Our Name is HOPE

"Our Name is HOPE"


By Becky Loy


A month has passed since our fall Camp HOPE where we reached a landmark of sorts. And I’m not sure

how to feel about it. We have now served 5,000 grieving children.


Acknowledging this to our staff and newly arrived families, there was a smattering of applause, and I

didn’t know how to feel about that.


Do I feel satisfaction that we helped so many children and teens start or restart their grieving? Or do I

feel a deep sadness that we had to offer help to so many? After the bit of some clapping, I looked out at

the new faces. No smiles, just wide eyes. Eyes that expressed fear, vulnerability and heartbreak. My

words caught in my throat. It struck me hard that there will always be more new faces.


But, the day was a beautiful fall gift. Volunteers in the kitchen and counselors, from all over the state,

were like worker bees. The kitchen bees were already prepping for lunch, knowing their assorted

comfort foods would warm the bellies of campers. The volunteer counselors decorating tables with

crepe paper, puzzles, games, are also mentally preparing for how to greet a crying child, a pensive teen,

an angry preteen. I watched as the emptiness of the dining hall just an hour ago had turned into a hub

of people bonded over the main goal of helping a hurting child. It is electric in this space. Imagine being

with 50 or so others that have one common goal and that is to bring love and healing. The music starts,

the cookies are out, we are ready. We see the first campers walking down the path and we look to one

another silently as it begins.


If there are angels walking among us, I am 100% positive that I’ve met several at Camp HOPE. One in

particular is Diane. Diane has volunteered for Camp for several years. Because she is a therapist, she

became my ‘go-to’, my person with the answers to difficult situations. She was my go-to when a young

girl became enraged when she found out she had been lied to and was now at a grief camp. Before this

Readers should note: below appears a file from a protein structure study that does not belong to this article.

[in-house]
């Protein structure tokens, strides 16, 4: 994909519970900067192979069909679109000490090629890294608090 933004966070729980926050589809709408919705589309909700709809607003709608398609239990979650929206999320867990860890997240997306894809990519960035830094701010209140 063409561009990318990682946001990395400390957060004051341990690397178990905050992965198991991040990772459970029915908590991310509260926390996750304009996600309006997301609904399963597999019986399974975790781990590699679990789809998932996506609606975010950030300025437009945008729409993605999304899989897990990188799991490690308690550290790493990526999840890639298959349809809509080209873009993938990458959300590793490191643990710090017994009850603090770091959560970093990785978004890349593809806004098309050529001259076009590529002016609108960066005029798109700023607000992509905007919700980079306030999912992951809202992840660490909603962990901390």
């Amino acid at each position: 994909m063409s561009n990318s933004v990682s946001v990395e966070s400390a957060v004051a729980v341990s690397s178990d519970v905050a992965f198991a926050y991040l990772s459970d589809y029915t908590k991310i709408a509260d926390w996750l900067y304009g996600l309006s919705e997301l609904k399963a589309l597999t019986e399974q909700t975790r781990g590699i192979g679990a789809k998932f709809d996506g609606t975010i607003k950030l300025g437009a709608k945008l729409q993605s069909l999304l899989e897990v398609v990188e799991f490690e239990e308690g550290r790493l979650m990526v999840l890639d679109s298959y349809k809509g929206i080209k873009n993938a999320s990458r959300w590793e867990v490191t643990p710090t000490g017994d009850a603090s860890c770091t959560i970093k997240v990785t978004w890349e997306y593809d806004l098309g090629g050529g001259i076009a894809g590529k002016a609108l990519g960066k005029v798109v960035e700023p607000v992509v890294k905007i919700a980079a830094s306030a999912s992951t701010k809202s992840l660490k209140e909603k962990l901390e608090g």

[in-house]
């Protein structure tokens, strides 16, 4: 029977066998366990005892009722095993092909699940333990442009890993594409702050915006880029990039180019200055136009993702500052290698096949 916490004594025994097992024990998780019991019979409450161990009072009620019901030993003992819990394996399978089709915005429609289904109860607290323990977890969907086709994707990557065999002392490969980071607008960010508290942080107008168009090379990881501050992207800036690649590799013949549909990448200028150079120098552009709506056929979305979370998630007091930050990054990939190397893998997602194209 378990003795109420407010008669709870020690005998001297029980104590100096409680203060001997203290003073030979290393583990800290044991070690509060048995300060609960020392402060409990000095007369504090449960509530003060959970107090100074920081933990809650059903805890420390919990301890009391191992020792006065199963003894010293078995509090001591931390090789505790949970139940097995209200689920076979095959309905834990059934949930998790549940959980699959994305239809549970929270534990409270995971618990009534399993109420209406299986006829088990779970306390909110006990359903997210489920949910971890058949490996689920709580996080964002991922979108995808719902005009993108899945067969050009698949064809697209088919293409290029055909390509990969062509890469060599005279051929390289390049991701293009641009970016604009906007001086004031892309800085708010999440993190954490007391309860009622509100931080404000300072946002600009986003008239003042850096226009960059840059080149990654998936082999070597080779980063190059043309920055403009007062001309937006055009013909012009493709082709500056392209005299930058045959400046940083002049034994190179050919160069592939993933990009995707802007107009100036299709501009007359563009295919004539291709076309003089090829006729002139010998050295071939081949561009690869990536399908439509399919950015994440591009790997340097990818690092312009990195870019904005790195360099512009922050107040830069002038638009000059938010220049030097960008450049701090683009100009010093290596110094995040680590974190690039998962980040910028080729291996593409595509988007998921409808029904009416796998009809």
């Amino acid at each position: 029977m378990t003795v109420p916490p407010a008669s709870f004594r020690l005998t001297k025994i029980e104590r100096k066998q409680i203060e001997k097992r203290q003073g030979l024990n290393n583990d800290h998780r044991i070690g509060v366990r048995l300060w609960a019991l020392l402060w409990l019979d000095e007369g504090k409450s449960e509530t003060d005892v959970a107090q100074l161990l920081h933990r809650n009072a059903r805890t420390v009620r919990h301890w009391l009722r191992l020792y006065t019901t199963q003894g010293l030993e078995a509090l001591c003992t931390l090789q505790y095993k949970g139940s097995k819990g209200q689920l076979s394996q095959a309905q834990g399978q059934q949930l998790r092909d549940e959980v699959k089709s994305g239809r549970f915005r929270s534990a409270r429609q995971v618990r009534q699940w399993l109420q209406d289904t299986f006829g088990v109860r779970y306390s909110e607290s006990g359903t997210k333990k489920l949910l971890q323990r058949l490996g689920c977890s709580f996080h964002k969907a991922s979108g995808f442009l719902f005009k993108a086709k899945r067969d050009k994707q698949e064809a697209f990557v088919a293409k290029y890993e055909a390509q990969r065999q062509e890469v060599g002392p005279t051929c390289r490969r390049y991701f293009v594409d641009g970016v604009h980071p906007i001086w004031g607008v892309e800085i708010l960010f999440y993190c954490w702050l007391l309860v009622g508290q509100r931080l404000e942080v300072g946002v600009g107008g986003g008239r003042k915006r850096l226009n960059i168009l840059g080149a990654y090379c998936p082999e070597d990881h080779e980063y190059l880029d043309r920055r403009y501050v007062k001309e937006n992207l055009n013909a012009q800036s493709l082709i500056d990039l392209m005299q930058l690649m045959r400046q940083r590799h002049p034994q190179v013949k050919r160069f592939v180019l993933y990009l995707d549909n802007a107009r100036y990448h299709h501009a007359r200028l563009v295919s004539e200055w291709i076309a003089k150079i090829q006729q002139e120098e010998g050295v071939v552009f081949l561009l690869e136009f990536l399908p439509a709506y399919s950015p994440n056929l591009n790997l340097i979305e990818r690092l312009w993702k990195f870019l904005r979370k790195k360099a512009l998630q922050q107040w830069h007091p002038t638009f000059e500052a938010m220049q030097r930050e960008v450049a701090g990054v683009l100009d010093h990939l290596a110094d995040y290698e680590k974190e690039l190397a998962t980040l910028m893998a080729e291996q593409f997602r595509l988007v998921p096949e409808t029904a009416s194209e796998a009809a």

girl could run, I asked her to please listen to my friend Diane. She relented. Diane assured her that the

power is hers. She would ultimately decide if she stayed or not. Powerful for a young teenager to hear.

Diane said she could take it a step at a time. At any time she could say goodbye to us. But before that

happens, Diane brings her to our quilt room that is filled with beautiful blankets and quilts donated to

us. The young girl looks over the array. She stops at a Hello Kitty themed quilt, looks at Diane and pulls

up her pant leg to show her Hello Kitty socks. She smiles. The blanket is in her arms. She stays.


Another is Corey. I sat back and held a boy’s frightened grandma in my arms as Corey convinced her

little camper, who took shelter in a closet and was screaming out his pain, to come out and let her help

him. She convinced him finally, after he had exhausted himself, and placed him in his grandma’s lap.

She wrapped him up in her arms. So much healing to do.


And there is Maria, Kristi, Lilia, Alexis and Vicky who make up our Equity Committee to ensure that all

families feel welcome and comfortable at Camp HOPE. Angels doing the work that make children and

teens of color and or are part of the LGBTQI community feel that Camp is for them too. Our language

has changed, our forms have been updated and our staff receives an equity training led by Lilia and

another camper turned volunteer, Elliot. I watched as some of this group took extra care to make sure

their trans camper felt safe last Camp.


These are just a few of the people at Camp that I am in awe of, and consider to be some of the best

people I know.


And I guess I’m feeling that reaching that number of 5,000 is a good thing. The whole idea of Camp is

hope. Our name is HOPE. We will be there, ready for the next group of new faces.

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